Ephemera articles and stories that will
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Seasons Greetings from Our Family to Yours

I want to look at three seasonal trade cards put out by 19th-century merchants. What I particularly like about these examples is that they include portraits of family members of the company founders. Like so many new businesses, these enterprises were family affairs and members of different g…

Valentine’s Day and the Romance of Cobwebs

The Ephemera Society of America is exceptionally fortunate to have a Valentine’s Day ephemera collector as our President Emerita. Nancy Rosin wears many hats, one of which is as Volunteer Cataloger for Department of Drawings and Prints of The Met! This year, she wrote about her expertise …

Electricity Makes Women Free

Nothing has changed the modern kitchen more than the introduction of electricity. The early 1900’s kitchen had the icebox on the back porch and wood stove in the kitchen. With electricity the refrigerator was moved inside the kitchen and it became the focal point instead of the stove. By 1930 …

The History of Swimwear

Let’s take a dive into a must-have beach staple: the swimsuit. From the Middle Ages through the 18th Century, swimming was strongly discouraged. The term “swimsuit” was coined by Jantzen Knitting Mills in 1915. Over the next several decades, Jantzen transformed the swimwear industry, from mat…

How to Date Cards

When people think about Ephemera, they typically think of paper – paper to which information has been added. Manuscripts are paper to which pencil or ink has been added. Trade cards, newspapers, bill and letterheads, menus and broadsides are paper to which ink has been added. Many, but not all p…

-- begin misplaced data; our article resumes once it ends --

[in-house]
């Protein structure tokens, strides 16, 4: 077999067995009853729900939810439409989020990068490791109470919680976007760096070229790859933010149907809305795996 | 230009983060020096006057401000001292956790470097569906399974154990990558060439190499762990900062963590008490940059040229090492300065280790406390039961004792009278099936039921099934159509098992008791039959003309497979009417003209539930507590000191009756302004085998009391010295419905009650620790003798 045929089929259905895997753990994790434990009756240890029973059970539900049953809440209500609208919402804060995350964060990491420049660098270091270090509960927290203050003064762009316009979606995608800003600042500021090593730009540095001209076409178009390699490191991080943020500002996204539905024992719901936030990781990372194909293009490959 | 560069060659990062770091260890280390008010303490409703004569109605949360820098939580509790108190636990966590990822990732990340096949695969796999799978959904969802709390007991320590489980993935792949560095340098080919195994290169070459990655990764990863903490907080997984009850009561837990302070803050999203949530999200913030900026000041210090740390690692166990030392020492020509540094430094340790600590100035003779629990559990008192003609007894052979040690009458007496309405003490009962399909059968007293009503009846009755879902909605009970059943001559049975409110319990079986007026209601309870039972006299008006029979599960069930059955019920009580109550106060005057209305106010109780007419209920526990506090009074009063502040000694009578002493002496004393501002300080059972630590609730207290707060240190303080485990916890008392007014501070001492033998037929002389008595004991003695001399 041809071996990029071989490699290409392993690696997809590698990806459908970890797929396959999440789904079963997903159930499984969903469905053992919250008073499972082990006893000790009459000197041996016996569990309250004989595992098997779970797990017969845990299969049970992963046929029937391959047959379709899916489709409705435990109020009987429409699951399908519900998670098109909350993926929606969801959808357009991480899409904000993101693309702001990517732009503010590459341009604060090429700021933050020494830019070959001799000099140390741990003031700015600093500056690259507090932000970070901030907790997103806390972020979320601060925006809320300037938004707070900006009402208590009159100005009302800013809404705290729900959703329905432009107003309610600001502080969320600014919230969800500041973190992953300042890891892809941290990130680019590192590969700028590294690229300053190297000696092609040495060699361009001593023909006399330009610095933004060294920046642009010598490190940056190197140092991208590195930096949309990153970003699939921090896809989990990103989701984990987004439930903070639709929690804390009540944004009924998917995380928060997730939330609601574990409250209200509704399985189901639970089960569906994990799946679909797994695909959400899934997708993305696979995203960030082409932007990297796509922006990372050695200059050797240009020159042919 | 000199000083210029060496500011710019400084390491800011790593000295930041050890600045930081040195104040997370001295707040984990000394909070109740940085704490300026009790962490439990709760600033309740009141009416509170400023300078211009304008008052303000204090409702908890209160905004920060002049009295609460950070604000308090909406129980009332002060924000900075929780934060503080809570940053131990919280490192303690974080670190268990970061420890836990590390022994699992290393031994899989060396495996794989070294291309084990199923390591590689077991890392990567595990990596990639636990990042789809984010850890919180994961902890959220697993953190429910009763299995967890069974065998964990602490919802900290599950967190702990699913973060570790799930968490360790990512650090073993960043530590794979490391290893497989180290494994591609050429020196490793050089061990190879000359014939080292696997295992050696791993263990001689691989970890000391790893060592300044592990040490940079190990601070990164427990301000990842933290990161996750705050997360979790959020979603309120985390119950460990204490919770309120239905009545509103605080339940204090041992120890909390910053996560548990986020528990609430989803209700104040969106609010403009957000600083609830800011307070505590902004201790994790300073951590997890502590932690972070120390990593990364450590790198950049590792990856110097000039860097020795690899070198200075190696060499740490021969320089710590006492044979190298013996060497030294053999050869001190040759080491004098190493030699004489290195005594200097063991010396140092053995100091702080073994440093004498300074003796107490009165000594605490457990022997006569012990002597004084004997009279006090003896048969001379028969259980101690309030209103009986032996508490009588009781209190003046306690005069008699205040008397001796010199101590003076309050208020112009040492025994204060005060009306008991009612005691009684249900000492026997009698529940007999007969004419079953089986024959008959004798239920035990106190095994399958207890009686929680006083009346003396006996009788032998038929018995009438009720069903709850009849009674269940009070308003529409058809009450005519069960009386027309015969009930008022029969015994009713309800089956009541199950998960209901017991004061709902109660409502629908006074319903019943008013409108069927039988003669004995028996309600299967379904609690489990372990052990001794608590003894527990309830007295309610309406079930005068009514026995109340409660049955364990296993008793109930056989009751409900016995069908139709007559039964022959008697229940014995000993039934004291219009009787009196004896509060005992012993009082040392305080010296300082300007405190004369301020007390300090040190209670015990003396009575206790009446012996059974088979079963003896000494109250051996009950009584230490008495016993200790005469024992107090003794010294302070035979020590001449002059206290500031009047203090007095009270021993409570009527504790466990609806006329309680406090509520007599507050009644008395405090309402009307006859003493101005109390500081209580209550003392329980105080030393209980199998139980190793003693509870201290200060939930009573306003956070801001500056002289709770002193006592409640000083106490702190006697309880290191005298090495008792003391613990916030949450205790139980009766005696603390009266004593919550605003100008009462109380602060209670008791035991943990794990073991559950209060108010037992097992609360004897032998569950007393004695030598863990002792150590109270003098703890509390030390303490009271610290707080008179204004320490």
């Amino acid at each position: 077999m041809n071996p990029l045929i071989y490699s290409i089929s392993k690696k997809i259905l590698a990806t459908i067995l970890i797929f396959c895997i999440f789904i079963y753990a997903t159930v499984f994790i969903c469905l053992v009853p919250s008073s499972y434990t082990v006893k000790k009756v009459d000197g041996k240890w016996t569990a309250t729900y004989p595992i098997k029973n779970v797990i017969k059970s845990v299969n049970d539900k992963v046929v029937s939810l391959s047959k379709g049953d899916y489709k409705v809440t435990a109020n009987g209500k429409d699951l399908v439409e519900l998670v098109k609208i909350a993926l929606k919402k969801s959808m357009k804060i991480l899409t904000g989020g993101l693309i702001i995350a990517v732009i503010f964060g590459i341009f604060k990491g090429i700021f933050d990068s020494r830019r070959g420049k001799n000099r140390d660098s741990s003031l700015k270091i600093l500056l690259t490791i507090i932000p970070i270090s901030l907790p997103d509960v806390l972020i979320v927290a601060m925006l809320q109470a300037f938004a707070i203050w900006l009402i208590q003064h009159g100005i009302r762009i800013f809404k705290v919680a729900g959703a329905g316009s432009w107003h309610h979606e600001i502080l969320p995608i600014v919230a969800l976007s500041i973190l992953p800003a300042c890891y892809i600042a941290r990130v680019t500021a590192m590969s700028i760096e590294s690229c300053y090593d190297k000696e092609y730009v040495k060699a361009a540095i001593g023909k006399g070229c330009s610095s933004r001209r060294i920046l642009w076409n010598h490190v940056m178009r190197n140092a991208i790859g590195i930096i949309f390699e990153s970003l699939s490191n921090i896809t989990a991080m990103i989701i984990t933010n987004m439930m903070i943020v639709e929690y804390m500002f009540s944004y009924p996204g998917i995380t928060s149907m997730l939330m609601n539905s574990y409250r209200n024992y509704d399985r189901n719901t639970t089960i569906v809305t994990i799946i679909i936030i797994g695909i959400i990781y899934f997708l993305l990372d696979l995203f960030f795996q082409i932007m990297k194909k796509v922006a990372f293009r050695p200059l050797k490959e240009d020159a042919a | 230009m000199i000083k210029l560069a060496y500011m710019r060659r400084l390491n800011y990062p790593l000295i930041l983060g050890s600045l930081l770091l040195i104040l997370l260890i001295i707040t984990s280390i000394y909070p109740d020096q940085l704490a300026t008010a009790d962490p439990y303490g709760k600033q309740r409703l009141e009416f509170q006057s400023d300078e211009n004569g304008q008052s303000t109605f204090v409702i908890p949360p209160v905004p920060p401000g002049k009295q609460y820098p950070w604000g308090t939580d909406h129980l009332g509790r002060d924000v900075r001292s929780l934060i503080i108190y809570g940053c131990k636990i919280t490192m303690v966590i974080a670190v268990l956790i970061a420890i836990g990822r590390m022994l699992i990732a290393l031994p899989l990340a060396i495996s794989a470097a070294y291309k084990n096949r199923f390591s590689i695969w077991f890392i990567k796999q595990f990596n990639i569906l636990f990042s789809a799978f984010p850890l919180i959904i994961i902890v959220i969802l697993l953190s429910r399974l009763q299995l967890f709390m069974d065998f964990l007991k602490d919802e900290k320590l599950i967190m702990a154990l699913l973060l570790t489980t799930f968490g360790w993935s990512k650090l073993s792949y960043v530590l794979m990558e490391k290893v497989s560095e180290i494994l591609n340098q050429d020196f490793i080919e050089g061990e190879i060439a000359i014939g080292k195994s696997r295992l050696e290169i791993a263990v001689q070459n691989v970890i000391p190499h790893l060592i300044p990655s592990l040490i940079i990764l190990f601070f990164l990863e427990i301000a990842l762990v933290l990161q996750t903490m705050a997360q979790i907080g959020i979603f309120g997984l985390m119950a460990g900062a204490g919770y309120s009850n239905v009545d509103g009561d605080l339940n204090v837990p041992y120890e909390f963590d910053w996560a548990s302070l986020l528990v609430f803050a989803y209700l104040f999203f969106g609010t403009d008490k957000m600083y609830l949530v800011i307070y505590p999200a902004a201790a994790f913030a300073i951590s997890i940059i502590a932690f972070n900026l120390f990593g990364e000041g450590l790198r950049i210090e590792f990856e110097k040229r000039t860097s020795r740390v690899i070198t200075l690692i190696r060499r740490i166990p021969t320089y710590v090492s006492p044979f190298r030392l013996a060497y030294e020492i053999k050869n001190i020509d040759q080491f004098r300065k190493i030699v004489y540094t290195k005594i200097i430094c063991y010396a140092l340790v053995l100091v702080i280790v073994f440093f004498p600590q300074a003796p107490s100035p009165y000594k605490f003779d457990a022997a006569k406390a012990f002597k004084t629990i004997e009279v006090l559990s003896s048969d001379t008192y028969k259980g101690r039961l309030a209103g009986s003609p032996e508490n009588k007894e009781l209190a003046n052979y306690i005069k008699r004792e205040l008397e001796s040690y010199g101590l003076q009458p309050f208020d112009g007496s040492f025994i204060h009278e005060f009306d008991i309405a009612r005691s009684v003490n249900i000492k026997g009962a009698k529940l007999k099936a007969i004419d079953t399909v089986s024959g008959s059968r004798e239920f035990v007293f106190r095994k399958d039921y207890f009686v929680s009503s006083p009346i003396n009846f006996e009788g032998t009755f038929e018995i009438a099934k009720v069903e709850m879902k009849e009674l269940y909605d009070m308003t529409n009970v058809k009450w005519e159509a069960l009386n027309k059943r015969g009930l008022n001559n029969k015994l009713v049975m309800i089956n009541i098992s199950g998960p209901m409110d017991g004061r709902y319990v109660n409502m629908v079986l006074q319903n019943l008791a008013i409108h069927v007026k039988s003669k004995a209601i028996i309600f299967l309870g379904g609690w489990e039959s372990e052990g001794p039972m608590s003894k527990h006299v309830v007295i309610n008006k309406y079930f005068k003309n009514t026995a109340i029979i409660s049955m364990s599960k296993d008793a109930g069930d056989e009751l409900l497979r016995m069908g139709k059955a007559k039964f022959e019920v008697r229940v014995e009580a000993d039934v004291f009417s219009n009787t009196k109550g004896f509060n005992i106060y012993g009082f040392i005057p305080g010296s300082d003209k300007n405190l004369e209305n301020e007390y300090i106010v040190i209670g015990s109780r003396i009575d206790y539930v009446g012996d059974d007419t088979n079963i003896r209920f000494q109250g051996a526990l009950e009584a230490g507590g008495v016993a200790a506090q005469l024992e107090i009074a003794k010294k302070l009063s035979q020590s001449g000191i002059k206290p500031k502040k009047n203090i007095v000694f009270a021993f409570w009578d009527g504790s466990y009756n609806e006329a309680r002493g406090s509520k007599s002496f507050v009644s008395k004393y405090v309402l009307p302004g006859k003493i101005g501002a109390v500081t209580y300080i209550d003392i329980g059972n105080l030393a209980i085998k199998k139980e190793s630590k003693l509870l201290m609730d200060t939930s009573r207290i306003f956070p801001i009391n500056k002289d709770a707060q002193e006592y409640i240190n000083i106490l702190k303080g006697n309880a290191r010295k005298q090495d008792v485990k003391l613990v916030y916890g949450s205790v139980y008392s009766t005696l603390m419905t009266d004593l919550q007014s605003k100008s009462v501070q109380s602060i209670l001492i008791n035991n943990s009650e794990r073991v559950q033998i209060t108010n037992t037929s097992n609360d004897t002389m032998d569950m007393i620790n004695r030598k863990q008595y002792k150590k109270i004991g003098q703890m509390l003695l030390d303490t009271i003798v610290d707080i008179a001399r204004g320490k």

19th Century Spy Advertising

Surveillance is often an integral aspect of every modern spy movie. From the 1954 Hitchcock film Rear Window to the Bourne Identity franchise. We’ve always been fascinated with spies. There’s even a museum dedicated to this secret profession! In the late 19th century, C.P. Stirn…

The Movie Posters Collection

The Ransom Center at the University of Texas at Austin holds more than 10,000 vintage movie posters. From silent era film ephemera to current movie posters, you’re bound to spend hours exploring the collection. The famous Paramount Theatre in Austin, TX was operated by Interstate A bulk of…

Corsets – The Evolving Shape of the Women 1900-1920s

The objective of corsets was to improve on the body type of every woman. Emphasis was on the waist. By the 1880s the corset had become an elegant and desirable object in a woman’s wardrobe with much attention paid to its design and execution. Corset makers and manufacturers took great pride in p…

Encased Postage Stamps: The “New Metallic Currency”

Of the many shortages of goods and services in the early years of the U.S. Civil War, none was more interesting than the shortage of coins and the enterprising and creative solutions to remedy that shortage using postage stamps. In 1862, paper money was not backed by gold or silver and, there…